Train Service Cuts

Train links between Birmingham and the rest of the West Midlands are to be cut according to Government plans.

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Transport superiors have criticized Government plans to cut train services between Birmingham, Wolverhampton, Olbury and Coventry stations.

West Midlands business and council leaders demanded that the government rethink their decision and warned that the proposal will certainly cause a decline in the economy.

The Department for Transport has suggested cutting West Coach Main Line services to destinations across the region.

Trains would still travel between London, Birmingham New Street station and Manchester.

However, they would miss out in-between stations in order to condense passenger congestion in the carriages.

The plans were exposed in a consultation document about inter-city services on the West Coast Main Line which are presently run by Virgin Trains.

Wolverhampton, Coventry and the Sandwell and Dudley railway station, on the outskirts of Oldbury town centre in the Black Country are all stations where the services will be cut.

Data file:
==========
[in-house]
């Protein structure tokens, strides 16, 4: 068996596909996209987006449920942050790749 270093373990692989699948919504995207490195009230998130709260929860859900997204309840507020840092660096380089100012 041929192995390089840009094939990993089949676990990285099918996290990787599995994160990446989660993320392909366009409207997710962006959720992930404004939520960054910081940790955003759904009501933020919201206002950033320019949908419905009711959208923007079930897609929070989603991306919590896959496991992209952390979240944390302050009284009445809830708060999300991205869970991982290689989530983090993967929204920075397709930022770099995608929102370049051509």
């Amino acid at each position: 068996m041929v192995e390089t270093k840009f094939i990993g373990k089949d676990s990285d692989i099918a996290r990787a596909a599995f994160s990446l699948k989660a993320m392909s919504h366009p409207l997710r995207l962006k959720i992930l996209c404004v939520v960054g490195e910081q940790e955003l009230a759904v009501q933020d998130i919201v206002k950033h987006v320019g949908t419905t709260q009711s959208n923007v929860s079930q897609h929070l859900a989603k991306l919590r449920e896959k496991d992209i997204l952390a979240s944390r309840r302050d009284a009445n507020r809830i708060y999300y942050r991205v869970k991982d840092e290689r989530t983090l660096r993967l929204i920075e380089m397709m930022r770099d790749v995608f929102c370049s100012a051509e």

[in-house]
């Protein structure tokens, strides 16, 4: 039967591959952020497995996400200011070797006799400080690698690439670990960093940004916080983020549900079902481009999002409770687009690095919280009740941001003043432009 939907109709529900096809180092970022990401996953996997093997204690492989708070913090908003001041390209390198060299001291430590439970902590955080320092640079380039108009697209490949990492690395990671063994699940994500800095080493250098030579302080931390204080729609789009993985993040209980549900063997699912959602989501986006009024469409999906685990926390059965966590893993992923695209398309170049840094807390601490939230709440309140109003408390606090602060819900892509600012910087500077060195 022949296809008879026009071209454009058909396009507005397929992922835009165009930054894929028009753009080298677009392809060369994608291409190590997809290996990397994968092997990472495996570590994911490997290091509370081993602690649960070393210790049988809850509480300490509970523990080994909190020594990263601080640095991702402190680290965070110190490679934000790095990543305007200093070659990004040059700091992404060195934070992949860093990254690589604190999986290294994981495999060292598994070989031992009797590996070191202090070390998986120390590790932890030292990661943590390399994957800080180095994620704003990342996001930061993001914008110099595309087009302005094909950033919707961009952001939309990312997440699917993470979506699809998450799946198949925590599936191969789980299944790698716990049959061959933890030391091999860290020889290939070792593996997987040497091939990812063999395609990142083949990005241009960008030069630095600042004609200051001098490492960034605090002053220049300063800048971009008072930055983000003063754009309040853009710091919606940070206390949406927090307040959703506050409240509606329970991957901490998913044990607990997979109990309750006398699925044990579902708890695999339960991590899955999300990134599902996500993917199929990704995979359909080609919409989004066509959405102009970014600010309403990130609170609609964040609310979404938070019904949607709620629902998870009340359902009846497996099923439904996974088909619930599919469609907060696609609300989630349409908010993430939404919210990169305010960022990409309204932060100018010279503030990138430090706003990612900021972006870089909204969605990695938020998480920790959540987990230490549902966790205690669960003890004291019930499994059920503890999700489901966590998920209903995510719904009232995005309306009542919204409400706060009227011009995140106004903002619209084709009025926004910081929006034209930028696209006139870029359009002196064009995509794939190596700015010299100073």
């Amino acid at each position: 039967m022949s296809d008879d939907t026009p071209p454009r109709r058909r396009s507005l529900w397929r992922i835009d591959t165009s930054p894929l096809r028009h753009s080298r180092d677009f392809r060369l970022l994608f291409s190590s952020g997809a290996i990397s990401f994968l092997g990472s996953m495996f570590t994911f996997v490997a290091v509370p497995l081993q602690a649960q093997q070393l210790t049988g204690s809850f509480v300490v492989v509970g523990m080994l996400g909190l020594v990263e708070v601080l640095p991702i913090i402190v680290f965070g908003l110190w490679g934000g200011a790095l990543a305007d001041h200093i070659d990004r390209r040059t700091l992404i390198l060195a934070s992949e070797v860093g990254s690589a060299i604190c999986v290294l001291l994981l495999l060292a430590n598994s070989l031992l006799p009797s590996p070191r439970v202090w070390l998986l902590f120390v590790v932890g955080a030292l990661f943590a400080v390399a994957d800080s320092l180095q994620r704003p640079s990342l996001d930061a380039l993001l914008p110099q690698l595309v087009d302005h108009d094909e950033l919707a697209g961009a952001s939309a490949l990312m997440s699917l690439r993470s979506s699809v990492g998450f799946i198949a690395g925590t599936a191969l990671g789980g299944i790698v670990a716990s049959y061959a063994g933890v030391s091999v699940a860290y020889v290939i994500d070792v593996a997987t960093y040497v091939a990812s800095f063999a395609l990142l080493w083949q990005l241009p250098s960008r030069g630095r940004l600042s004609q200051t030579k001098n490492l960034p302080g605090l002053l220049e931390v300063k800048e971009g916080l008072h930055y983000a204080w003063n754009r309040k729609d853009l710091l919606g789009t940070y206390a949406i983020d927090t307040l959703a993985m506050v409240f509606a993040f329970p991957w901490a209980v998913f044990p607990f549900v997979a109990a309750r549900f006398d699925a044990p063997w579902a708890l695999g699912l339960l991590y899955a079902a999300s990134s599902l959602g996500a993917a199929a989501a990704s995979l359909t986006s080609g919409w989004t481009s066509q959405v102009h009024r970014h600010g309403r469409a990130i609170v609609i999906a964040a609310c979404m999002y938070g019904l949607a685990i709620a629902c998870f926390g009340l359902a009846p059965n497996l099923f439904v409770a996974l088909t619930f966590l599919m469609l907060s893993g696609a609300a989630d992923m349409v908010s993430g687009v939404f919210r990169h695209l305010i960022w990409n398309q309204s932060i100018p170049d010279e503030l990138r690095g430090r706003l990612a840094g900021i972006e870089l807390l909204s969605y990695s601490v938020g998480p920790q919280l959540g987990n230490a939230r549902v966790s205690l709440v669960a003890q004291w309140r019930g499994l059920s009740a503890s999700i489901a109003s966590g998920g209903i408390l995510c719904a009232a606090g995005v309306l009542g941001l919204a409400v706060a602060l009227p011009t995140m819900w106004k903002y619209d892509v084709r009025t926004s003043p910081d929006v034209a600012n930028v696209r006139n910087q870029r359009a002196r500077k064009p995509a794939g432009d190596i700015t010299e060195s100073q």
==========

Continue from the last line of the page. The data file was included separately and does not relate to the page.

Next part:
There are also speculations that services to Birmingham International Station in Solihull, near Birmingham Airport would also be cut.

However, the West Midlands Integrated Transport Authority stated that they were against the plan.

This comprises of the leaders of Birmingham, Coventry, Solihull, Walsall, Sandwell, Dudley and Wolverhampton councils in addition to the chairs of the regions Local Enterprise Partnerships, who support employers.

They have said: “the cuts would not only hit long distance travellers wanting to start their journeys from stations like Wolverhampton and Coventry but also local commuters travelling within the West Midlands.”

Coun Roger Lawrence, Chair of the Transport Authority, said: “It is wholly unacceptable that non-Birmingham passengers could lose their direct services to London, Glasgow and Edinburgh, purely to save a few minutes on journey times.

“The inter-city West Coast services play a crucial role in supporting our regional economy so any move to restrict their use to purely long distance passengers would make it almost impossible to commute between Birmingham and Coventry and be wholly unworkable from both a practical and economic point of view.”

The transport authority believe that concentration should be on cutting overloading by adding additional carriages to trains.

 

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